In general, older Americans consume fewer goods and services than their younger contemporaries, but they spend a greater portion of their after-tax incomes on items that cost of living adjustments fail to weight properly (e.g., food, health care, utilities]. The lower average expenditures of older adults are a reflection of the fact that their households have fewer members and the members have less expensive needs. In addition, more job-related items such as transportation, clothing, life insurance, pensions, and entertainment are less expensive for older than for young and middle-aged adults. Income taxes are also less for older Americans. Only about half of the age-65-and-over population pay any income tax at all, and the tax rate for those who do averages around 14%. However, above a certain income level, even Social Security benefits are taxed, and a certain portion of those benefits are withheld when the individual's earned income is above a specified maximum.
The growing size of the older American population and its increased purchasing power during recent decades has been accompanied by the realization that older adults represent a powerful economic force. In fact, the lagging economies of many nonmetropolitan communities in the Sunbelt and elsewhere have been shored up by the so-called mailbox economy stemming from Social Security checks and other sources of disposable income of older residents (Glasgow, 1991). Although older adults are not quite as avid consumers as teenagers, many marketers are now targeting the 50-and-over and the 65-and-over segments of the population.
Effective marketing requires an understanding of what motivates potential consumers and the ability to empathize with them (Wolfe, 1990). With respect to market segmentation based on chronological age, marketers must realize that the motivations of middle-aged and older consumers are different from those of teenagers and young adults. As a group, older consumers are motivated more than younger consumers by the desire for personal comfort, convenience, safety, security, independence, and even spirituality (Schewe, 1990). According to Wolfe (1990), older adults are influenced less by materialistic motives and more by the experience values of products and services. There are, however, significant differences in motivations among people of the same age. An 80-year-old driver in a red sports car may be unusual, but it can occur.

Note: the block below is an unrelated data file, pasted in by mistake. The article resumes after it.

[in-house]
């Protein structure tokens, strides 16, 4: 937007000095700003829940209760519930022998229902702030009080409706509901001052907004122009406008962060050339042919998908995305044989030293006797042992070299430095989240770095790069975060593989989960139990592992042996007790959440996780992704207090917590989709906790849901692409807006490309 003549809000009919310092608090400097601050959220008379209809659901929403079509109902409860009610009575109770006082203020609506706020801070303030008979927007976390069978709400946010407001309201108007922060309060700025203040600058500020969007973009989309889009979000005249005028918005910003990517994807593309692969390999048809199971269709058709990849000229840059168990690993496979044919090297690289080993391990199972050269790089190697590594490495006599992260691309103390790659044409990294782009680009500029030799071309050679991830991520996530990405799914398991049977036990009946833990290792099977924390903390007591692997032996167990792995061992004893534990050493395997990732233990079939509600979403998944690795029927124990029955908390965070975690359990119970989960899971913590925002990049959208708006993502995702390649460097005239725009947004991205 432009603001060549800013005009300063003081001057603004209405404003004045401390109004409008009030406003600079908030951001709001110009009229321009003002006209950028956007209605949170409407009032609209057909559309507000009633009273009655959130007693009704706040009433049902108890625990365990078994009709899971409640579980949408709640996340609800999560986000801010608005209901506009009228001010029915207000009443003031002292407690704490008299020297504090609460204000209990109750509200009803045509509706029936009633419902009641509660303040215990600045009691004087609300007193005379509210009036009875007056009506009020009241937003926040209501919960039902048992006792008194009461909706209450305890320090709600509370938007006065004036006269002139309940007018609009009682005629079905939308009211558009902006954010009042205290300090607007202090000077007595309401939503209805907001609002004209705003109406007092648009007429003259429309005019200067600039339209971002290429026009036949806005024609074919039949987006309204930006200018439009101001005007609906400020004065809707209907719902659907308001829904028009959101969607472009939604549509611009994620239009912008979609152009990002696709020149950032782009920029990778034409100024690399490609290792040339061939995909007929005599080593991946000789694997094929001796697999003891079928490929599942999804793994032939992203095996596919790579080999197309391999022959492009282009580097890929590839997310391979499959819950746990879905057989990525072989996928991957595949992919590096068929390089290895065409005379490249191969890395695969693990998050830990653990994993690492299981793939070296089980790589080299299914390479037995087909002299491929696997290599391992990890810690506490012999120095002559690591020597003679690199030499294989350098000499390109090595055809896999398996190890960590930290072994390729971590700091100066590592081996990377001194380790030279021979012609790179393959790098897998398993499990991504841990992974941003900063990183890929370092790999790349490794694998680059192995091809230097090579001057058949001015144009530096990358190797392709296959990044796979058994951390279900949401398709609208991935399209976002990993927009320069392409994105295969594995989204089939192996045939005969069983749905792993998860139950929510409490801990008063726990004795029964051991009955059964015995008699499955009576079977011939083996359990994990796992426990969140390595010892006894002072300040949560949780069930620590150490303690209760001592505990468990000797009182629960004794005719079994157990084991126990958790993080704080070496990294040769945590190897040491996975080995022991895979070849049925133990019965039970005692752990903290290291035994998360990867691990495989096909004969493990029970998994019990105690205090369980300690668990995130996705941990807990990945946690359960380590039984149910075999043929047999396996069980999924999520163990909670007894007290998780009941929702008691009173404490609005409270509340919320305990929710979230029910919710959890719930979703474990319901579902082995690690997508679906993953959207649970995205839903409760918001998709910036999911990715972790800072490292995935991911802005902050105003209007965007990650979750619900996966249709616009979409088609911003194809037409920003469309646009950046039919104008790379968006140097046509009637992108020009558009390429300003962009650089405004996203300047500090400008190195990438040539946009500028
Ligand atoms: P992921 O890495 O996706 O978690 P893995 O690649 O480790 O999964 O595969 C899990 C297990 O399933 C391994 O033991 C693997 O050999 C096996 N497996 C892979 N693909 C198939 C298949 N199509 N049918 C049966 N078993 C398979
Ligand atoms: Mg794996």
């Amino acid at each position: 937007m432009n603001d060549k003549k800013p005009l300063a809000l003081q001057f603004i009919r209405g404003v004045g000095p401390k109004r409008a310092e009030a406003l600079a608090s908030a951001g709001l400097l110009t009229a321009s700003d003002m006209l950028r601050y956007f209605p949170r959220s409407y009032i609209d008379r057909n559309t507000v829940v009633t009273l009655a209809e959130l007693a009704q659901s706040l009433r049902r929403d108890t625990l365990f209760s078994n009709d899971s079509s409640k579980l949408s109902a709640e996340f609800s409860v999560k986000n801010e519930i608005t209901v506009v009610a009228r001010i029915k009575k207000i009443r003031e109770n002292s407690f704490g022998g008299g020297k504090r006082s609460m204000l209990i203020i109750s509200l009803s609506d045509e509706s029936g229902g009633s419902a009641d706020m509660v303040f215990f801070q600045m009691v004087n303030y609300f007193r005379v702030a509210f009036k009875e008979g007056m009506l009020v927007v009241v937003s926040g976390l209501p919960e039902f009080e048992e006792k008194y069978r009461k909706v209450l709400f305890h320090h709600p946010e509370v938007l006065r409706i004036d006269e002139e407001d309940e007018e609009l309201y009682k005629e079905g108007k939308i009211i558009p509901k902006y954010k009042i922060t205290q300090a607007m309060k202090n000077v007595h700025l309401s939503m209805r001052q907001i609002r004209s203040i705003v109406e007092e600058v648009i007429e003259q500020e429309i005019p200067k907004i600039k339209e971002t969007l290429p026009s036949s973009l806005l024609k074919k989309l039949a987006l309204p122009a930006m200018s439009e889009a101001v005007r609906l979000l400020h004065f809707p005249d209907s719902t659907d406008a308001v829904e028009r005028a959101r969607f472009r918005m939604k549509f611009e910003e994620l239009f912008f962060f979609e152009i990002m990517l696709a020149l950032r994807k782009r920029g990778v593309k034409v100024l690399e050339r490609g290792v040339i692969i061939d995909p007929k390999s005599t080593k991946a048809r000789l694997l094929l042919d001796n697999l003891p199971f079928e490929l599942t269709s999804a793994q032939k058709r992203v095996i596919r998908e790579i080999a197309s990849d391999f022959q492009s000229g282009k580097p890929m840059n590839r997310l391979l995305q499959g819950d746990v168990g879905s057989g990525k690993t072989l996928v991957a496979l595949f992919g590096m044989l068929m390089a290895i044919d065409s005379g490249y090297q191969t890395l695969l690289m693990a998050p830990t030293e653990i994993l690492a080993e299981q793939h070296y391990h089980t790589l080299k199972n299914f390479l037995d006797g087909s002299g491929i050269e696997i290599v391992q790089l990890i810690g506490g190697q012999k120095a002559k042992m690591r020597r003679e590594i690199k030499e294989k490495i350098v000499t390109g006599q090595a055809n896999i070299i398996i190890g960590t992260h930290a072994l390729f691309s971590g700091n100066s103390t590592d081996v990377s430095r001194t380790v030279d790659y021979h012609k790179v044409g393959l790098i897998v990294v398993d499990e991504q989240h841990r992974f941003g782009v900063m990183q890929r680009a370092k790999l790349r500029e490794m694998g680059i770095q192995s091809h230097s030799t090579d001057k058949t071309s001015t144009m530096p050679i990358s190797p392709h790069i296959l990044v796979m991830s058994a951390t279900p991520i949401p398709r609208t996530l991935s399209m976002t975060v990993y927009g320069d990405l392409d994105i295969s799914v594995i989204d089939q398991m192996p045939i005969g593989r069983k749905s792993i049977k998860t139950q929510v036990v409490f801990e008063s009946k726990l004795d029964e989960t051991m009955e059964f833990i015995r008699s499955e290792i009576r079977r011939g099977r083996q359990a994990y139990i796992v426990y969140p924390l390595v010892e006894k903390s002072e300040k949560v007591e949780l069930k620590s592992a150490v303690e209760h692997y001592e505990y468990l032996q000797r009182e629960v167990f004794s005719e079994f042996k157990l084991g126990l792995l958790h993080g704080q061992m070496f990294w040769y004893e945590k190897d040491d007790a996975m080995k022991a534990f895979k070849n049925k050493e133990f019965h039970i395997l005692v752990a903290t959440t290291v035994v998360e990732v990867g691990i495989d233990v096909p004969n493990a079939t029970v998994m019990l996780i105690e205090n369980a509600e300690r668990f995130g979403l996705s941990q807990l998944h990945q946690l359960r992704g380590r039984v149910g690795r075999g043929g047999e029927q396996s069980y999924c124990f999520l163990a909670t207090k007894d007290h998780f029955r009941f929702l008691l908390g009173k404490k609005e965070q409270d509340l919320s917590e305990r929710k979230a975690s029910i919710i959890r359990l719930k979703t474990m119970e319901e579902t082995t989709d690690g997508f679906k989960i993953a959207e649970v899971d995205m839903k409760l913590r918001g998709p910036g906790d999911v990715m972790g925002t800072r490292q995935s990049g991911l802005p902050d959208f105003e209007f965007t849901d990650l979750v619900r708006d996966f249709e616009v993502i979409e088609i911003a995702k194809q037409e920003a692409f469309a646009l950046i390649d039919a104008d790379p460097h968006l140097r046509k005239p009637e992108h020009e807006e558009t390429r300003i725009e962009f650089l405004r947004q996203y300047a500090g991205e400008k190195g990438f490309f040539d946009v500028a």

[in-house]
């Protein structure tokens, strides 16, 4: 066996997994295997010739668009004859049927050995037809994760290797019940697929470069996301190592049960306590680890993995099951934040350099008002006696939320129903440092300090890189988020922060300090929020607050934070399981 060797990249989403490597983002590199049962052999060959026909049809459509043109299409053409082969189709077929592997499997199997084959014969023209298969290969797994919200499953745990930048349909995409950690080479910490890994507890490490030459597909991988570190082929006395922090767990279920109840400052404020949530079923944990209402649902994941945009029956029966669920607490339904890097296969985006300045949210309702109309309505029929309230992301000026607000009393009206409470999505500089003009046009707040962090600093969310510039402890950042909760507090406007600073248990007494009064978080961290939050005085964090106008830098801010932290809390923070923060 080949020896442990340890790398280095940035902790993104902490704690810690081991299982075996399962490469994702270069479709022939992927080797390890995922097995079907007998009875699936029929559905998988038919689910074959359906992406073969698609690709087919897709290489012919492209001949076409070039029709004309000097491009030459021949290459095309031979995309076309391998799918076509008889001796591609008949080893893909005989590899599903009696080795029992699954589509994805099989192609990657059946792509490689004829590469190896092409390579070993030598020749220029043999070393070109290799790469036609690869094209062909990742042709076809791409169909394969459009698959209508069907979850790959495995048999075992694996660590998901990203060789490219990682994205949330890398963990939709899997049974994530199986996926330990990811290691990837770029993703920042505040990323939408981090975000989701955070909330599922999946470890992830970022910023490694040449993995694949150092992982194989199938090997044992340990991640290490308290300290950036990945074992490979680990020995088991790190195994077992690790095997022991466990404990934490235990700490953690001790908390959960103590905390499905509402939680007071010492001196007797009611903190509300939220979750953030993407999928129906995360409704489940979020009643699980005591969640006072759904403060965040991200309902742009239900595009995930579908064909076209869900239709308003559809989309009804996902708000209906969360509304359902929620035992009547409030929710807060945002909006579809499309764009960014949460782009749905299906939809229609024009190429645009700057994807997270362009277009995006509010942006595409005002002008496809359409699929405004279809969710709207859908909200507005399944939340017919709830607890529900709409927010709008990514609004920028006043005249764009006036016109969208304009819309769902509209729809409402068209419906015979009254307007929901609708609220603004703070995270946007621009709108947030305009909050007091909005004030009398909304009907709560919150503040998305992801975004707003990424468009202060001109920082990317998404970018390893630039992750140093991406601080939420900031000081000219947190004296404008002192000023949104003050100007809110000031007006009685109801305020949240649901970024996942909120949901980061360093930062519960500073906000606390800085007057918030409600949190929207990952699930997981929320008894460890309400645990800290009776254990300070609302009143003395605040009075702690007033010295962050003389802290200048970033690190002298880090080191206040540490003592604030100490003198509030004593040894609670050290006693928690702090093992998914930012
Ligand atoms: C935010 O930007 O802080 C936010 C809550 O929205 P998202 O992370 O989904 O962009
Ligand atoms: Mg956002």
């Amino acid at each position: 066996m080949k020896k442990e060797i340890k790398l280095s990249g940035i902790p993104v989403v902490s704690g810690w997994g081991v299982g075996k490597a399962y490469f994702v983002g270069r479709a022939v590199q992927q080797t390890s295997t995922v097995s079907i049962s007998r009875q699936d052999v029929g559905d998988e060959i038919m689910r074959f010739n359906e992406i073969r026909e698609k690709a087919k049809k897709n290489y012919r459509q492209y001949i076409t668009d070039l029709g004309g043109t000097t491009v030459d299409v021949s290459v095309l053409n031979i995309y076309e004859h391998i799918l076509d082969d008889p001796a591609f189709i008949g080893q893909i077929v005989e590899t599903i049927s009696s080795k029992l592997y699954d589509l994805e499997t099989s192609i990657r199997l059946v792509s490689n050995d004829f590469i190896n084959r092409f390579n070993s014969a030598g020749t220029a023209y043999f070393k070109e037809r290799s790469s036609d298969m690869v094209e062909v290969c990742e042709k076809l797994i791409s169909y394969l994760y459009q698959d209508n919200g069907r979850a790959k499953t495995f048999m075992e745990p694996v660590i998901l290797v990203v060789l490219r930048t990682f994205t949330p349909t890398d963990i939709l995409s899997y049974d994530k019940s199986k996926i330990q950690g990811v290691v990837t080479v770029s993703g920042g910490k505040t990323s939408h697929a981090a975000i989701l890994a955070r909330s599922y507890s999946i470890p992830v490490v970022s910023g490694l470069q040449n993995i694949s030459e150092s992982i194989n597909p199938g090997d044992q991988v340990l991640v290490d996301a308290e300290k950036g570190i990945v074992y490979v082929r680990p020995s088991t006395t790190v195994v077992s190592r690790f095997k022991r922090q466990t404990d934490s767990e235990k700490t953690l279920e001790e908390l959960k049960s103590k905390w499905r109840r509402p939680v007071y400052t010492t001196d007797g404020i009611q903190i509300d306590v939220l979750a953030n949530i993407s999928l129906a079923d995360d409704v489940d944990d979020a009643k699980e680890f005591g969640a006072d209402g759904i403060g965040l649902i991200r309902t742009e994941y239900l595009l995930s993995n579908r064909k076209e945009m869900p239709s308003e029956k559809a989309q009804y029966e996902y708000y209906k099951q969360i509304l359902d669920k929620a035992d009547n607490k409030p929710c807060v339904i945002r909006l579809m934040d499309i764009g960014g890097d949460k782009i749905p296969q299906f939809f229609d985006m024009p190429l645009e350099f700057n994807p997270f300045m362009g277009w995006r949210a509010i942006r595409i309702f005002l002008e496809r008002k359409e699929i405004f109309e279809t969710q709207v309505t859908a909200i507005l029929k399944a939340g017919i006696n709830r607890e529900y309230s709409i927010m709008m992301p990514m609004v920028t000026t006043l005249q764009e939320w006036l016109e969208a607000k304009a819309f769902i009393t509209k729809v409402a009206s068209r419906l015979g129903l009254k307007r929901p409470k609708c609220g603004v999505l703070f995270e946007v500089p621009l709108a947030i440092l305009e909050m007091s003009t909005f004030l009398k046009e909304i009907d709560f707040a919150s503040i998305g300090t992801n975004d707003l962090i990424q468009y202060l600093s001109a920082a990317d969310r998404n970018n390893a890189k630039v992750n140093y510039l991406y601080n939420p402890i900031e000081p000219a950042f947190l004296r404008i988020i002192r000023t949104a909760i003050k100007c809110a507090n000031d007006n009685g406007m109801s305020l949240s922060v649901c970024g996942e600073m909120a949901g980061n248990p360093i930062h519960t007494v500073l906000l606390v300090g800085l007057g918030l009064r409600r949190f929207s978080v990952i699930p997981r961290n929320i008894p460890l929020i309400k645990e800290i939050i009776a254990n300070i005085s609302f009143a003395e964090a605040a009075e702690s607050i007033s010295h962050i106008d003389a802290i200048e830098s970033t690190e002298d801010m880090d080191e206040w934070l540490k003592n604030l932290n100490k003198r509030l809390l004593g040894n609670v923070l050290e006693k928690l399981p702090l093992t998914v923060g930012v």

A market segmentation study conducted by Day, Davis, Dove, and French (1988) identified two groups of women consumers: self-sufficients and per-suadables. Self-sufficients were high in internal locus of control,2 independent, cosmopolitan, outgoing, and influential with other people. They read more books and magazines, and went shopping, attended concerts and sporting events, and ate in restaurants more often than persuadables. Persuad-ables, on the other hand, were high in external locus of control, had little confidence in their own opinions, were more easily persuaded by advertisements, preferred to stay at home rather than participating in outside activities, and watched more daytime television than self-sufficients. These differences between the two groups of consumers led the authors of the study to suggest that self-sufficients are more likely to be reached by print ads and persuadables by television commercials.